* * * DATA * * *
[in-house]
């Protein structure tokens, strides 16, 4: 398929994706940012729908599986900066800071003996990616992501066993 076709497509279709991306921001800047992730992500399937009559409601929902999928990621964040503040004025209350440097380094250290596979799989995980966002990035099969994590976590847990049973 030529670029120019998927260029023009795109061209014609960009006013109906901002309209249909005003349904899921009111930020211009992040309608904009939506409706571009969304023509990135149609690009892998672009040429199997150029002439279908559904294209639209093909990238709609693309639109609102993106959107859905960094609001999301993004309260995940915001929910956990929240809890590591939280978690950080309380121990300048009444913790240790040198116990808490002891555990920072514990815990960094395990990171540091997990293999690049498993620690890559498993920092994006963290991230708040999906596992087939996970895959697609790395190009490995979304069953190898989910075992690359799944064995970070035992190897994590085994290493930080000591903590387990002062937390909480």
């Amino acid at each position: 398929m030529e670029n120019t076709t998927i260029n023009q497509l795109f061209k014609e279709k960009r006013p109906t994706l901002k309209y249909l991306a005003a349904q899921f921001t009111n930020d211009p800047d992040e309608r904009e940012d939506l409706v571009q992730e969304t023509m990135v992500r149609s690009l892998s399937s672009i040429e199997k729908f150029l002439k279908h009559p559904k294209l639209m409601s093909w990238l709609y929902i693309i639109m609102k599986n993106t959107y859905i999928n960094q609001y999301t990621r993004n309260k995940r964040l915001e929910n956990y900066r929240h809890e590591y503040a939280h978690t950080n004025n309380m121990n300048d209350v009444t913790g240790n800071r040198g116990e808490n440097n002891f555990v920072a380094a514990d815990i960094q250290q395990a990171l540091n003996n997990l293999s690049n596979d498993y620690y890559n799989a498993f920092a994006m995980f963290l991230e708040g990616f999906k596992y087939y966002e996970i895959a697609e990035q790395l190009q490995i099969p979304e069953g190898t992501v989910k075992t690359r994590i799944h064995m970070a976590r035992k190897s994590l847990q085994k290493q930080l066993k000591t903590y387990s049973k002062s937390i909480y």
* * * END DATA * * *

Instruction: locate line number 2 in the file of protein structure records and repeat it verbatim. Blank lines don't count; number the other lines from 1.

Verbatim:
């Protein structure tokens, strides 16, 4: 398929994706940012729908599986900066800071003996990616992501066993 076709497509279709991306921001800047992730992500399937009559409601929902999928990621964040503040004025209350440097380094250290596979799989995980966002990035099969994590976590847990049973 030529670029120019998927260029023009795109061209014609960009006013109906901002309209249909005003349904899921009111930020211009992040309608904009939506409706571009969304023509990135149609690009892998672009040429199997150029002439279908559904294209639209093909990238709609693309639109609102993106959107859905960094609001999301993004309260995940915001929910956990929240809890590591939280978690950080309380121990300048009444913790240790040198116990808490002891555990920072514990815990960094395990990171540091997990293999690049498993620690890559498993920092994006963290991230708040999906596992087939996970895959697609790395190009490995979304069953190898989910075992690359799944064995970070035992190897994590085994290493930080000591903590387990002062937390909480």